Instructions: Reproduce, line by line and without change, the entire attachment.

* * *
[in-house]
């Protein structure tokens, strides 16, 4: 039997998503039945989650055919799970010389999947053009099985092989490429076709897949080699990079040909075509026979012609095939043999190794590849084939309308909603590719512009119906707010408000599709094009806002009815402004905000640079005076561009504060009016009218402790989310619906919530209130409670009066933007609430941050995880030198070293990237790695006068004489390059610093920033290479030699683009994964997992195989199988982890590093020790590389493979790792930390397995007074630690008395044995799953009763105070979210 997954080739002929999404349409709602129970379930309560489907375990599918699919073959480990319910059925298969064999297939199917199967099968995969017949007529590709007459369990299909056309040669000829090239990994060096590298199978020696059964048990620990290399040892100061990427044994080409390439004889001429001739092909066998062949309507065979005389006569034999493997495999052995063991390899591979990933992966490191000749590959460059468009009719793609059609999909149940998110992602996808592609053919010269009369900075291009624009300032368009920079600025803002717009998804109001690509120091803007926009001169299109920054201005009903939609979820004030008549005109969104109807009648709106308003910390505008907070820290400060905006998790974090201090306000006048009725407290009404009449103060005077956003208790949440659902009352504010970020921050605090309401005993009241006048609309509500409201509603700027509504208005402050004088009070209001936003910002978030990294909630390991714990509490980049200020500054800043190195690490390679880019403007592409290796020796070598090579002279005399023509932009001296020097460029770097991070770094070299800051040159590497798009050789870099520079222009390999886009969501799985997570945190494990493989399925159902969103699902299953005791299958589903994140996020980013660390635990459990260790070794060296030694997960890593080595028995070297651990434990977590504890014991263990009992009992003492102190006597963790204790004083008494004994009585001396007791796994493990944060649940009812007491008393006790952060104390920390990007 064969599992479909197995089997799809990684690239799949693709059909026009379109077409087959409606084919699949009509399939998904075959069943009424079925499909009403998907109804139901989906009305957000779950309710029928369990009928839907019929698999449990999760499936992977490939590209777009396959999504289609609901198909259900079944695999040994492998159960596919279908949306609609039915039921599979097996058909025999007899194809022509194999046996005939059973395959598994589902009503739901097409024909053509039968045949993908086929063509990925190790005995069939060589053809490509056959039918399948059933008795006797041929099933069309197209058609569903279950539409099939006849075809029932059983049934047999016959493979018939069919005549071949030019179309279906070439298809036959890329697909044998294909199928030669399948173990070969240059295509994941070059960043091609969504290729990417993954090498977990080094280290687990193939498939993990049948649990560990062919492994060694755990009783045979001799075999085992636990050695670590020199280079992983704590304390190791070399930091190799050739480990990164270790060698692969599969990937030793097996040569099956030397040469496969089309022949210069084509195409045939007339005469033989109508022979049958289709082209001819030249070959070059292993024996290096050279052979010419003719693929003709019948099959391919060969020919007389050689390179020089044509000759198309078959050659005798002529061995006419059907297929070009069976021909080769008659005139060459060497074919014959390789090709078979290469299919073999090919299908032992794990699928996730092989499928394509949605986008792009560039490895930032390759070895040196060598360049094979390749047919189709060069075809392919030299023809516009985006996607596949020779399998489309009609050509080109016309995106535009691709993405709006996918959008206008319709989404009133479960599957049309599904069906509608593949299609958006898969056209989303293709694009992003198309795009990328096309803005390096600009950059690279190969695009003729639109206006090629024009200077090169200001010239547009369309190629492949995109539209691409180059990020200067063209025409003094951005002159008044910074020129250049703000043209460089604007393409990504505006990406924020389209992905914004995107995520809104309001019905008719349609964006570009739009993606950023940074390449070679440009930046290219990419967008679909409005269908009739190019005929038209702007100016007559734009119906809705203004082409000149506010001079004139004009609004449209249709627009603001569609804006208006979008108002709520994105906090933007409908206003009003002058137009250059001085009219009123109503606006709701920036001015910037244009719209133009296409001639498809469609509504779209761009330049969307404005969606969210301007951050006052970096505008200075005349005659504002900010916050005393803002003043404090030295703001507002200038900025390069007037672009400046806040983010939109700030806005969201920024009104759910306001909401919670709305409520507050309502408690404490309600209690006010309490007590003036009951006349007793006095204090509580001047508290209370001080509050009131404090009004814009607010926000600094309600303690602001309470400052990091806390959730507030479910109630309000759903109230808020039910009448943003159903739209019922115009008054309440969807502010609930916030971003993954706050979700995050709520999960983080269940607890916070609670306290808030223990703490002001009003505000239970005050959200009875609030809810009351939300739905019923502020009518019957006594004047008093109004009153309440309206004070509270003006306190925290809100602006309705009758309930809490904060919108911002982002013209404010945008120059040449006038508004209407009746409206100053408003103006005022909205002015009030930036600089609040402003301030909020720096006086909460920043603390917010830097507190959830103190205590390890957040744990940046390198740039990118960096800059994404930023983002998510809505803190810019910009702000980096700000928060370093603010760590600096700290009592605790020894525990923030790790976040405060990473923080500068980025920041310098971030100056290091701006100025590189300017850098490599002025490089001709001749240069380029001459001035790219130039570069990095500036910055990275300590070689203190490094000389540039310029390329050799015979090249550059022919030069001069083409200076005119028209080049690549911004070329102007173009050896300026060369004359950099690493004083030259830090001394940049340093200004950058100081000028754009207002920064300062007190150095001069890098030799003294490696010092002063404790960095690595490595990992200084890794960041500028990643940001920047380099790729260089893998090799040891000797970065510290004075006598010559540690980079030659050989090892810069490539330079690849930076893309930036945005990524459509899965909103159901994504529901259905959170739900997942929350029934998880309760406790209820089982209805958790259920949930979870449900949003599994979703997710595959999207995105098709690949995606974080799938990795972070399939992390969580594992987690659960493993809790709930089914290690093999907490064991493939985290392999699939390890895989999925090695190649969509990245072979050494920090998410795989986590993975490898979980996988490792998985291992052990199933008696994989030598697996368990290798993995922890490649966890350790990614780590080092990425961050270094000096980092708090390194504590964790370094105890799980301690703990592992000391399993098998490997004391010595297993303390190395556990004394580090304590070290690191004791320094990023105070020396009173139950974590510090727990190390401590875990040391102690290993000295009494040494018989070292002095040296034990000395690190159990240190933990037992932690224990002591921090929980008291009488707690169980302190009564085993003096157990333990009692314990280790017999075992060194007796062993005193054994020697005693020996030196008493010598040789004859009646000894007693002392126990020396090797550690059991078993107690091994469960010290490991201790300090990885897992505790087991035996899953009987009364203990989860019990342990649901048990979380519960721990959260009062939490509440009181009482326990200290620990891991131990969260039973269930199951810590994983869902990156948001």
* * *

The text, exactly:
[in-house]
């Protein structure tokens, strides 16, 4: 039997998503039945989650055919799970010389999947053009099985092989490429076709897949080699990079040909075509026979012609095939043999190794590849084939309308909603590719512009119906707010408000599709094009806002009815402004905000640079005076561009504060009016009218402790989310619906919530209130409670009066933007609430941050995880030198070293990237790695006068004489390059610093920033290479030699683009994964997992195989199988982890590093020790590389493979790792930390397995007074630690008395044995799953009763105070979210 997954080739002929999404349409709602129970379930309560489907375990599918699919073959480990319910059925298969064999297939199917199967099968995969017949007529590709007459369990299909056309040669000829090239990994060096590298199978020696059964048990620990290399040892100061990427044994080409390439004889001429001739092909066998062949309507065979005389006569034999493997495999052995063991390899591979990933992966490191000749590959460059468009009719793609059609999909149940998110992602996808592609053919010269009369900075291009624009300032368009920079600025803002717009998804109001690509120091803007926009001169299109920054201005009903939609979820004030008549005109969104109807009648709106308003910390505008907070820290400060905006998790974090201090306000006048009725407290009404009449103060005077956003208790949440659902009352504010970020921050605090309401005993009241006048609309509500409201509603700027509504208005402050004088009070209001936003910002978030990294909630390991714990509490980049200020500054800043190195690490390679880019403007592409290796020796070598090579002279005399023509932009001296020097460029770097991070770094070299800051040159590497798009050789870099520079222009390999886009969501799985997570945190494990493989399925159902969103699902299953005791299958589903994140996020980013660390635990459990260790070794060296030694997960890593080595028995070297651990434990977590504890014991263990009992009992003492102190006597963790204790004083008494004994009585001396007791796994493990944060649940009812007491008393006790952060104390920390990007 064969599992479909197995089997799809990684690239799949693709059909026009379109077409087959409606084919699949009509399939998904075959069943009424079925499909009403998907109804139901989906009305957000779950309710029928369990009928839907019929698999449990999760499936992977490939590209777009396959999504289609609901198909259900079944695999040994492998159960596919279908949306609609039915039921599979097996058909025999007899194809022509194999046996005939059973395959598994589902009503739901097409024909053509039968045949993908086929063509990925190790005995069939060589053809490509056959039918399948059933008795006797041929099933069309197209058609569903279950539409099939006849075809029932059983049934047999016959493979018939069919005549071949030019179309279906070439298809036959890329697909044998294909199928030669399948173990070969240059295509994941070059960043091609969504290729990417993954090498977990080094280290687990193939498939993990049948649990560990062919492994060694755990009783045979001799075999085992636990050695670590020199280079992983704590304390190791070399930091190799050739480990990164270790060698692969599969990937030793097996040569099956030397040469496969089309022949210069084509195409045939007339005469033989109508022979049958289709082209001819030249070959070059292993024996290096050279052979010419003719693929003709019948099959391919060969020919007389050689390179020089044509000759198309078959050659005798002529061995006419059907297929070009069976021909080769008659005139060459060497074919014959390789090709078979290469299919073999090919299908032992794990699928996730092989499928394509949605986008792009560039490895930032390759070895040196060598360049094979390749047919189709060069075809392919030299023809516009985006996607596949020779399998489309009609050509080109016309995106535009691709993405709006996918959008206008319709989404009133479960599957049309599904069906509608593949299609958006898969056209989303293709694009992003198309795009990328096309803005390096600009950059690279190969695009003729639109206006090629024009200077090169200001010239547009369309190629492949995109539209691409180059990020200067063209025409003094951005002159008044910074020129250049703000043209460089604007393409990504505006990406924020389209992905914004995107995520809104309001019905008719349609964006570009739009993606950023940074390449070679440009930046290219990419967008679909409005269908009739190019005929038209702007100016007559734009119906809705203004082409000149506010001079004139004009609004449209249709627009603001569609804006208006979008108002709520994105906090933007409908206003009003002058137009250059001085009219009123109503606006709701920036001015910037244009719209133009296409001639498809469609509504779209761009330049969307404005969606969210301007951050006052970096505008200075005349005659504002900010916050005393803002003043404090030295703001507002200038900025390069007037672009400046806040983010939109700030806005969201920024009104759910306001909401919670709305409520507050309502408690404490309600209690006010309490007590003036009951006349007793006095204090509580001047508290209370001080509050009131404090009004814009607010926000600094309600303690602001309470400052990091806390959730507030479910109630309000759903109230808020039910009448943003159903739209019922115009008054309440969807502010609930916030971003993954706050979700995050709520999960983080269940607890916070609670306290808030223990703490002001009003505000239970005050959200009875609030809810009351939300739905019923502020009518019957006594004047008093109004009153309440309206004070509270003006306190925290809100602006309705009758309930809490904060919108911002982002013209404010945008120059040449006038508004209407009746409206100053408003103006005022909205002015009030930036600089609040402003301030909020720096006086909460920043603390917010830097507190959830103190205590390890957040744990940046390198740039990118960096800059994404930023983002998510809505803190810019910009702000980096700000928060370093603010760590600096700290009592605790020894525990923030790790976040405060990473923080500068980025920041310098971030100056290091701006100025590189300017850098490599002025490089001709001749240069380029001459001035790219130039570069990095500036910055990275300590070689203190490094000389540039310029390329050799015979090249550059022919030069001069083409200076005119028209080049690549911004070329102007173009050896300026060369004359950099690493004083030259830090001394940049340093200004950058100081000028754009207002920064300062007190150095001069890098030799003294490696010092002063404790960095690595490595990992200084890794960041500028990643940001920047380099790729260089893998090799040891000797970065510290004075006598010559540690980079030659050989090892810069490539330079690849930076893309930036945005990524459509899965909103159901994504529901259905959170739900997942929350029934998880309760406790209820089982209805958790259920949930979870449900949003599994979703997710595959999207995105098709690949995606974080799938990795972070399939992390969580594992987690659960493993809790709930089914290690093999907490064991493939985290392999699939390890895989999925090695190649969509990245072979050494920090998410795989986590993975490898979980996988490792998985291992052990199933008696994989030598697996368990290798993995922890490649966890350790990614780590080092990425961050270094000096980092708090390194504590964790370094105890799980301690703990592992000391399993098998490997004391010595297993303390190395556990004394580090304590070290690191004791320094990023105070020396009173139950974590510090727990190390401590875990040391102690290993000295009494040494018989070292002095040296034990000395690190159990240190933990037992932690224990002591921090929980008291009488707690169980302190009564085993003096157990333990009692314990280790017999075992060194007796062993005193054994020697005693020996030196008493010598040789004859009646000894007693002392126990020396090797550690059991078993107690091994469960010290490991201790300090990885897992505790087991035996899953009987009364203990989860019990342990649901048990979380519960721990959260009062939490509440009181009482326990200290620990891991131990969260039973269930199951810590994983869902990156948001």